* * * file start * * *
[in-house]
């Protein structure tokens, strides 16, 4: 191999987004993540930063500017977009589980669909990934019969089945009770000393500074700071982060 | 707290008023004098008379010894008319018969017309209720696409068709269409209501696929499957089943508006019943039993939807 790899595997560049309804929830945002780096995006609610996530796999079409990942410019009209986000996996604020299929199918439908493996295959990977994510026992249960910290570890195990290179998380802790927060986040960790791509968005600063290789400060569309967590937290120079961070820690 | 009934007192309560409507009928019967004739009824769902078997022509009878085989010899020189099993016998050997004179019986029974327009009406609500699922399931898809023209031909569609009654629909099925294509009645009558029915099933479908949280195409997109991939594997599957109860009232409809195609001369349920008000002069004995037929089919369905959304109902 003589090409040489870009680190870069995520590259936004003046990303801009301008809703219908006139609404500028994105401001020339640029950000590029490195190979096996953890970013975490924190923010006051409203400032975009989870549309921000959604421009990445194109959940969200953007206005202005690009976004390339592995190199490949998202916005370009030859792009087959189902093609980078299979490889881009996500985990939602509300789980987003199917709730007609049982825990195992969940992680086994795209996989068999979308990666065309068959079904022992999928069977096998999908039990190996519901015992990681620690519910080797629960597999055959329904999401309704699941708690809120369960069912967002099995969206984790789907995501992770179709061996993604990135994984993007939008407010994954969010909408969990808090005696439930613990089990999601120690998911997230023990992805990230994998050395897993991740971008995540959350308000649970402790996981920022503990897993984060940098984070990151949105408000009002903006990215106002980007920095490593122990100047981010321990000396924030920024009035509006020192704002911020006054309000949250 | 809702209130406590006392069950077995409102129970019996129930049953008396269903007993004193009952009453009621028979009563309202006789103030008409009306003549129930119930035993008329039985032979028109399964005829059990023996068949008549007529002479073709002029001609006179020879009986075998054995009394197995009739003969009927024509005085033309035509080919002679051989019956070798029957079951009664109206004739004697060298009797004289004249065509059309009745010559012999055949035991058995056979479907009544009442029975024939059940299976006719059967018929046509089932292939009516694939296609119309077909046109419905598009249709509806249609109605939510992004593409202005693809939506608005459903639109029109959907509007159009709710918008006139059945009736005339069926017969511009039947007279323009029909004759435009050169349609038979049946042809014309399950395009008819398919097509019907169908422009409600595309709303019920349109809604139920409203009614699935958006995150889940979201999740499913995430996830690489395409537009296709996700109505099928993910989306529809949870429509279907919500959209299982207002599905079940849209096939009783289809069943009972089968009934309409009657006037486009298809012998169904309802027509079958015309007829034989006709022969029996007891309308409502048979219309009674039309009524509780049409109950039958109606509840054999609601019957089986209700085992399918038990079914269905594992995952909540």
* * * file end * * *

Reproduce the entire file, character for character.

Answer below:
[in-house]
């Protein structure tokens, strides 16, 4: 191999987004993540930063500017977009589980669909990934019969089945009770000393500074700071982060 | 707290008023004098008379010894008319018969017309209720696409068709269409209501696929499957089943508006019943039993939807 790899595997560049309804929830945002780096995006609610996530796999079409990942410019009209986000996996604020299929199918439908493996295959990977994510026992249960910290570890195990290179998380802790927060986040960790791509968005600063290789400060569309967590937290120079961070820690 | 009934007192309560409507009928019967004739009824769902078997022509009878085989010899020189099993016998050997004179019986029974327009009406609500699922399931898809023209031909569609009654629909099925294509009645009558029915099933479908949280195409997109991939594997599957109860009232409809195609001369349920008000002069004995037929089919369905959304109902 003589090409040489870009680190870069995520590259936004003046990303801009301008809703219908006139609404500028994105401001020339640029950000590029490195190979096996953890970013975490924190923010006051409203400032975009989870549309921000959604421009990445194109959940969200953007206005202005690009976004390339592995190199490949998202916005370009030859792009087959189902093609980078299979490889881009996500985990939602509300789980987003199917709730007609049982825990195992969940992680086994795209996989068999979308990666065309068959079904022992999928069977096998999908039990190996519901015992990681620690519910080797629960597999055959329904999401309704699941708690809120369960069912967002099995969206984790789907995501992770179709061996993604990135994984993007939008407010994954969010909408969990808090005696439930613990089990999601120690998911997230023990992805990230994998050395897993991740971008995540959350308000649970402790996981920022503990897993984060940098984070990151949105408000009002903006990215106002980007920095490593122990100047981010321990000396924030920024009035509006020192704002911020006054309000949250 | 809702209130406590006392069950077995409102129970019996129930049953008396269903007993004193009952009453009621028979009563309202006789103030008409009306003549129930119930035993008329039985032979028109399964005829059990023996068949008549007529002479073709002029001609006179020879009986075998054995009394197995009739003969009927024509005085033309035509080919002679051989019956070798029957079951009664109206004739004697060298009797004289004249065509059309009745010559012999055949035991058995056979479907009544009442029975024939059940299976006719059967018929046509089932292939009516694939296609119309077909046109419905598009249709509806249609109605939510992004593409202005693809939506608005459903639109029109959907509007159009709710918008006139059945009736005339069926017969511009039947007279323009029909004759435009050169349609038979049946042809014309399950395009008819398919097509019907169908422009409600595309709303019920349109809604139920409203009614699935958006995150889940979201999740499913995430996830690489395409537009296709996700109505099928993910989306529809949870429509279907919500959209299982207002599905079940849209096939009783289809069943009972089968009934309409009657006037486009298809012998169904309802027509079958015309007829034989006709022969029996007891309308409502048979219309009674039309009524509780049409109950039958109606509840054999609601019957089986209700085992399918038990079914269905594992995952909540």